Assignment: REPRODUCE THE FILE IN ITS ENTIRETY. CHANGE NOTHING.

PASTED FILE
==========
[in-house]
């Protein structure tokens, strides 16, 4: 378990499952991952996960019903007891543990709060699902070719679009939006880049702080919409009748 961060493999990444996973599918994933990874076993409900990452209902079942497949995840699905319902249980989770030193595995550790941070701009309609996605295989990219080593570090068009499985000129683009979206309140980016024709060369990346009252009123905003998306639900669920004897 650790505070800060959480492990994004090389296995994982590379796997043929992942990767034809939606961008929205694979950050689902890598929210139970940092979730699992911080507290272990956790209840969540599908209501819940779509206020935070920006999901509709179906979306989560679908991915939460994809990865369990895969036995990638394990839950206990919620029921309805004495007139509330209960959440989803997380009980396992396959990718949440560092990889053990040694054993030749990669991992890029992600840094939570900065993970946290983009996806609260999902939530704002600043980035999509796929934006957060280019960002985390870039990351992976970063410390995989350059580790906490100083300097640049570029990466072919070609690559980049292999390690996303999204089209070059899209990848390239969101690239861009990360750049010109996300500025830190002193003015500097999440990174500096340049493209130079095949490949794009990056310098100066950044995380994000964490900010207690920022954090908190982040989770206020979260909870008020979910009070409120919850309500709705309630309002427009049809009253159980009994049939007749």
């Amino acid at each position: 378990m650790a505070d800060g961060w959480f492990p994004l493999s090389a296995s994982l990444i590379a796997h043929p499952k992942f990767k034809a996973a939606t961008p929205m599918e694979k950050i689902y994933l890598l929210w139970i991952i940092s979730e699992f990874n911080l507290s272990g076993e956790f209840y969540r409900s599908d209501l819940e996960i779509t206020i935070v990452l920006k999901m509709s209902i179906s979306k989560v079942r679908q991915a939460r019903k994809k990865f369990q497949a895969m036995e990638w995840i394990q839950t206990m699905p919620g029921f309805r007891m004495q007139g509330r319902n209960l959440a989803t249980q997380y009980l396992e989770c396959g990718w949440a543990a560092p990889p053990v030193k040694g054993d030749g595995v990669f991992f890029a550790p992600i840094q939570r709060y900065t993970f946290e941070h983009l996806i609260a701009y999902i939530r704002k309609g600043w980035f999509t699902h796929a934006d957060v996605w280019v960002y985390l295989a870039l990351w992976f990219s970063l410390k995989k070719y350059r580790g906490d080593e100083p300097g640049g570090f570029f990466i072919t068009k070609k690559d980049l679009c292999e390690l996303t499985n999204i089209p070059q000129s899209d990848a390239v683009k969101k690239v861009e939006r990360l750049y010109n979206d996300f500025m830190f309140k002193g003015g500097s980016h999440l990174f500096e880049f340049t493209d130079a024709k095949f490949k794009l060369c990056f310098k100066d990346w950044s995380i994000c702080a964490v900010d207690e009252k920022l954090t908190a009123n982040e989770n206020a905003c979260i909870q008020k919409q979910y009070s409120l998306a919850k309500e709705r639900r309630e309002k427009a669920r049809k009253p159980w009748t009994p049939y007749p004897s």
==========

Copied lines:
[in-house]
């Protein structure tokens, strides 16, 4: 378990499952991952996960019903007891543990709060699902070719679009939006880049702080919409009748 961060493999990444996973599918994933990874076993409900990452209902079942497949995840699905319902249980989770030193595995550790941070701009309609996605295989990219080593570090068009499985000129683009979206309140980016024709060369990346009252009123905003998306639900669920004897 650790505070800060959480492990994004090389296995994982590379796997043929992942990767034809939606961008929205694979950050689902890598929210139970940092979730699992911080507290272990956790209840969540599908209501819940779509206020935070920006999901509709179906979306989560679908991915939460994809990865369990895969036995990638394990839950206990919620029921309805004495007139509330209960959440989803997380009980396992396959990718949440560092990889053990040694054993030749990669991992890029992600840094939570900065993970946290983009996806609260999902939530704002600043980035999509796929934006957060280019960002985390870039990351992976970063410390995989350059580790906490100083300097640049570029990466072919070609690559980049292999390690996303999204089209070059899209990848390239969101690239861009990360750049010109996300500025830190002193003015500097999440990174500096340049493209130079095949490949794009990056310098100066950044995380994000964490900010207690920022954090908190982040989770206020979260909870008020979910009070409120919850309500709705309630309002427009049809009253159980009994049939007749």
């Amino acid at each position: 378990m650790a505070d800060g961060w959480f492990p994004l493999s090389a296995s994982l990444i590379a796997h043929p499952k992942f990767k034809a996973a939606t961008p929205m599918e694979k950050i689902y994933l890598l929210w139970i991952i940092s979730e699992f990874n911080l507290s272990g076993e956790f209840y969540r409900s599908d209501l819940e996960i779509t206020i935070v990452l920006k999901m509709s209902i179906s979306k989560v079942r679908q991915a939460r019903k994809k990865f369990q497949a895969m036995e990638w995840i394990q839950t206990m699905p919620g029921f309805r007891m004495q007139g509330r319902n209960l959440a989803t249980q997380y009980l396992e989770c396959g990718w949440a543990a560092p990889p053990v030193k040694g054993d030749g595995v990669f991992f890029a550790p992600i840094q939570r709060y900065t993970f946290e941070h983009l996806i609260a701009y999902i939530r704002k309609g600043w980035f999509t699902h796929a934006d957060v996605w280019v960002y985390l295989a870039l990351w992976f990219s970063l410390k995989k070719y350059r580790g906490d080593e100083p300097g640049g570090f570029f990466i072919t068009k070609k690559d980049l679009c292999e390690l996303t499985n999204i089209p070059q000129s899209d990848a390239v683009k969101k690239v861009e939006r990360l750049y010109n979206d996300f500025m830190f309140k002193g003015g500097s980016h999440l990174f500096e880049f340049t493209d130079a024709k095949f490949k794009l060369c990056f310098k100066d990346w950044s995380i994000c702080a964490v900010d207690e009252k920022l954090t908190a009123n982040e989770n206020a905003c979260i909870q008020k919409q979910y009070s409120l998306a919850k309500e709705r639900r309630e309002k427009a669920r049809k009253p159980w009748t009994p049939y007749p004897s």